By the time I started understanding what football was, I’d just missed the star San Francisco 49ers wide receiver’s prime years. It was in the late 1990s, however, that I began gravitating towards my favorite NFL players. Living in Pittsburgh, it was impossible not to love Steelers like Rod Woodson, Greg Lloyd and Kevin Greene, but something about Rice stuck with me. Watching him dominate, even late in his career, was like poetry in motion. He’s arguably the greatest football player in NFL history, and there might never be another weapon to come along and break his records.
That’s quite the legacy to live up to for Hamilton High School wide receiver Brenden Rice.
The three-star recruit is ranked as the 12th-best player in Arizona for the 2020 recruiting cycle. Listed at 6-foot-2 and 204 pounds, he’s almost the identical height and weight of his Pro Football Hall of Fame father. Described as “physical off the line and a big target,” Rice sounds like a carbon copy of his dad, and he’s being recruiting like the legend he could become, too.
During his sophomore and junior seasons with the Hamilton Huskies, Rice caught 74 passes for 1,288 receiving yards and 18 touchdowns.
Back in June, Rice announced on Twitter the 11 college football teams that he’ll focus on for his recruitment during his senior year of high school football in Chandler, Arizona.
- Arizona Wildcats
- Arizona State Sun Devils
- Colorado Buffaloes
- Michigan Wolverines
- Nebraska Cornhuskers
- Ole Miss Rebels
- Oregon Ducks
- Texas A&M Aggies
- UCLA Bruins
- USC Trojans
- Washington State Cougars
Brenden Rice may be the latest descendent of NFL royalty thrust into the public eye, but he’s not the first. If he thought this was tough, try having the same exact name as his dad.
Jerry Rice Jr. was a walk-on wide receiver as a member of the UCLA Bruins, catching nine passes for 69 yards during the 2011-12 seasons. He transferred to UNLV for his final year of eligibility, where he caught 11 passes for 86 yards and his only career touchdown. After brief stints as an undrafted free agent with the Baltimore Ravens and Washington Redskins, Rice spent two years with the Montreal Alouettes in the CFL before leaving the game.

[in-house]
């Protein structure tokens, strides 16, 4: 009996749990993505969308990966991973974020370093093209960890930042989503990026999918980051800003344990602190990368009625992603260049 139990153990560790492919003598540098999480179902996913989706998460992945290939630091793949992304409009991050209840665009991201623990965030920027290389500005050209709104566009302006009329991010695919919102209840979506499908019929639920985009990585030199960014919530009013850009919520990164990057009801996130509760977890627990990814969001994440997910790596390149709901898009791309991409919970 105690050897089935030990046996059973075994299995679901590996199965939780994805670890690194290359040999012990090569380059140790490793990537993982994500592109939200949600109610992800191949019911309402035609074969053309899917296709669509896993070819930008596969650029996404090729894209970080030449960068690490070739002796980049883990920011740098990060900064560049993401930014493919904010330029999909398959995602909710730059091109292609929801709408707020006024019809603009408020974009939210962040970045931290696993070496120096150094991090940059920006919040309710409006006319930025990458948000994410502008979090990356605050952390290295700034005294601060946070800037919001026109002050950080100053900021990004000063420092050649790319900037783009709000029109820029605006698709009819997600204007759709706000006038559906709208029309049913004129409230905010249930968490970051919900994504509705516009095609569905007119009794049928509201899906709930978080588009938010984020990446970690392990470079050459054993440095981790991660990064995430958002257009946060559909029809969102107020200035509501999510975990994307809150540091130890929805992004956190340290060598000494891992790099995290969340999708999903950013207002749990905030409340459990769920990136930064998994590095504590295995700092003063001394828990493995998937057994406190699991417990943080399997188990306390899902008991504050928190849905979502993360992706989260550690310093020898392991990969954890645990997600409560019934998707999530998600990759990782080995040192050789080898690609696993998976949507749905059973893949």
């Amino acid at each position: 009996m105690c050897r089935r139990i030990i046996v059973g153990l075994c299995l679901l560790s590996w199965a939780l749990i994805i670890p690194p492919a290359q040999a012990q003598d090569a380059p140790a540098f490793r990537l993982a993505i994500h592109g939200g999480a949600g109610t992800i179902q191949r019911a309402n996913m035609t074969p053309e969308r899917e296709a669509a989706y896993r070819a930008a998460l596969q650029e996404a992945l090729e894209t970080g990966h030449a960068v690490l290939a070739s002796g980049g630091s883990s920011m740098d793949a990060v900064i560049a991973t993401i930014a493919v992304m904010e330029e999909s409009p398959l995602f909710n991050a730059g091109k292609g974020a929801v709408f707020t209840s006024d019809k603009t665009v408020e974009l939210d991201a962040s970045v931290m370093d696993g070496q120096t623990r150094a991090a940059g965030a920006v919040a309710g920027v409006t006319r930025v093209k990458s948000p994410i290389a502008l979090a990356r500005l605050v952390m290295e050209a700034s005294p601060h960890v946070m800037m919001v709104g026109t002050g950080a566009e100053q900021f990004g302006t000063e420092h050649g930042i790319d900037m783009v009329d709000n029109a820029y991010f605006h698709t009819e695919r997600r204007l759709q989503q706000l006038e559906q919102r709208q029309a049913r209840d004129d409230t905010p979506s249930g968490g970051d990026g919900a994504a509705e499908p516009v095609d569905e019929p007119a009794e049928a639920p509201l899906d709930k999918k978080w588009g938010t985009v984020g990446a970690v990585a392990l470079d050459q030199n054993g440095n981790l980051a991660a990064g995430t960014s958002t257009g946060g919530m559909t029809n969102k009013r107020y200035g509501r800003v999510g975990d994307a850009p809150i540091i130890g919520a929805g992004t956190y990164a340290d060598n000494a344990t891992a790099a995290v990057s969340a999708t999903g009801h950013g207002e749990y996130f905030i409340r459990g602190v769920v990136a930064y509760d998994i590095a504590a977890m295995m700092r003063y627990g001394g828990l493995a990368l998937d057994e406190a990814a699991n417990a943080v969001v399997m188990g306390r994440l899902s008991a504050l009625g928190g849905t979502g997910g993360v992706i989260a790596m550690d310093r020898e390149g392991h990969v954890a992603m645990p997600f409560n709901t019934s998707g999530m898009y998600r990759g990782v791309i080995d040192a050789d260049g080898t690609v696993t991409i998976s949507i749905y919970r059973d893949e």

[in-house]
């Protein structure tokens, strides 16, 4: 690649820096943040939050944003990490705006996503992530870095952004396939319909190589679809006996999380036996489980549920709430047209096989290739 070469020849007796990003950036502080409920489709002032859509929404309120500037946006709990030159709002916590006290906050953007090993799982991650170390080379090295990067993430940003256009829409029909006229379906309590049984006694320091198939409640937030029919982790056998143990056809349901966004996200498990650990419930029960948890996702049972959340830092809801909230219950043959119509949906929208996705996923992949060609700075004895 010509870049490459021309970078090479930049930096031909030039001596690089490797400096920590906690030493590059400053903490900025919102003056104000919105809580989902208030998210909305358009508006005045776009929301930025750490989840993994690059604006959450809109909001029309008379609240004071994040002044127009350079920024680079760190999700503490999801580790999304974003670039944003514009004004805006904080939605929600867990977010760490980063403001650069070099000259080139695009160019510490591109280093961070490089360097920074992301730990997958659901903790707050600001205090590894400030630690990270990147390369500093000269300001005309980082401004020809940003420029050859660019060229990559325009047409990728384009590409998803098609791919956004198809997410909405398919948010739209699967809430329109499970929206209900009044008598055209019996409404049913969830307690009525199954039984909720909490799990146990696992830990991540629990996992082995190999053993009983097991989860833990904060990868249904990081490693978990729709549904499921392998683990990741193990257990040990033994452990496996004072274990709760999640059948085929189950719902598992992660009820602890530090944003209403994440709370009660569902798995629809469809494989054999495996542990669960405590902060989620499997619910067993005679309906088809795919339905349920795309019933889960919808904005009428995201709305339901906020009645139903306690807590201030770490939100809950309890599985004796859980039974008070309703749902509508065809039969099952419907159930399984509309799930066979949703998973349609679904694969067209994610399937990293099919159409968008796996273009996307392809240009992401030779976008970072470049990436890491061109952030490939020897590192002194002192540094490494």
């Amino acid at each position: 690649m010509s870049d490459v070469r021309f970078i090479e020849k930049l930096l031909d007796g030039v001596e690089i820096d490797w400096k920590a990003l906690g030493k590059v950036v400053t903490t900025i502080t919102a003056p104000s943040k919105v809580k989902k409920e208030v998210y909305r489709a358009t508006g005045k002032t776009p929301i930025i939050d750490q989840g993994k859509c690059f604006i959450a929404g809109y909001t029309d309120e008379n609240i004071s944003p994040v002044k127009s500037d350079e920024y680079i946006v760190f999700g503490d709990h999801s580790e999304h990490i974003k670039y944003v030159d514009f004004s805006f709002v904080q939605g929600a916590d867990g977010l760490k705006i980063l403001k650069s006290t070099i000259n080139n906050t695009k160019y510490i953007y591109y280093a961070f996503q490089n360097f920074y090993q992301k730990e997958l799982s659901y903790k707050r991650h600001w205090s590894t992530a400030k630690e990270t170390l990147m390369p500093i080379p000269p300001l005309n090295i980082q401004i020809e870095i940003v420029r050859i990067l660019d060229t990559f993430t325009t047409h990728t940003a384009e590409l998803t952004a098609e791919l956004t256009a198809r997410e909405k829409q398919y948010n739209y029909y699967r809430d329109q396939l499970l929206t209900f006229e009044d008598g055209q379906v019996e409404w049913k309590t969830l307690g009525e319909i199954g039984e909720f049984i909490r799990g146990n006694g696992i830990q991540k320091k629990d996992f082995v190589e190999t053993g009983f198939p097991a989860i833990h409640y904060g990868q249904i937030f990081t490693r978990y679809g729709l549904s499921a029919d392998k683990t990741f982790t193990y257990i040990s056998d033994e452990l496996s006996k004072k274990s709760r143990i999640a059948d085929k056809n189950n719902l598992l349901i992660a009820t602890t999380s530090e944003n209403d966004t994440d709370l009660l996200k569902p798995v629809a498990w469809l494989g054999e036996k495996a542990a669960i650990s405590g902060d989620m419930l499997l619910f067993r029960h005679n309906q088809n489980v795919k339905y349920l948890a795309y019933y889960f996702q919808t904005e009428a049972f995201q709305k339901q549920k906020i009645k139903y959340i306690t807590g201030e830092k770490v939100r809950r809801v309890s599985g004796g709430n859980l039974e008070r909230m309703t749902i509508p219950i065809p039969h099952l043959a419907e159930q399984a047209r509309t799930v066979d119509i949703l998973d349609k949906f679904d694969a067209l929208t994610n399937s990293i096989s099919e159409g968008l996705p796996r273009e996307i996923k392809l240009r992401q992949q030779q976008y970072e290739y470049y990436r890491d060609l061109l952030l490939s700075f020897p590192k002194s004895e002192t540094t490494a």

Before rewriting the NFL record book himself, Jerry Rice Sr. played college football for Mississippi Valley State University and became a first-round pick in the 1985 NFL Draft. After three Super Bowls, one Super Bowl MVP, an NFL MVP (1987), 13 Pro Bowl selections and 21 seasons playing for the 49ers, Oakland Raiders and Seattle Seahawks, the elder Rice entered both the NFL and College Football Hall of Fames.
For the next offspring of a legend, becoming a great player has nothing to do with his genes. And despite a distant relationship with his biological father, Brenden Rice is motivated to build a legacy all his own.
“With the whole Rice name, and all that, I truly look at myself as another one like everybody else. I have to earn my status. Success is not inherited, it’s earned so like, that’s the motto I go by every day,” Brenden Rice said in an interview.”
Jerry Rice’s son has a long football career ahead of him, but there’s no reason that the NFL Hall of Fame could allude him when advice from greatest wide receiver to ever play is just a phone call away.
UPDATE: Heading into the 2019 Arizona Open Division state playoffs, Rice and his team finished with a 7-2 record. Rice, as expected, did not disappoint for the second-ranked team in the state.
The senior caught 41 passes for 686 yards and nine touchdowns, including three 100-yard games.
On October 15, the Under Armour All-American verbally committed to joining head coach Mel Tucker and the Colorado Buffaloes football program in the Pac-12 Conference.
This article was originally published June 5, 2019. It was updated with Brenden Rice’s college decision.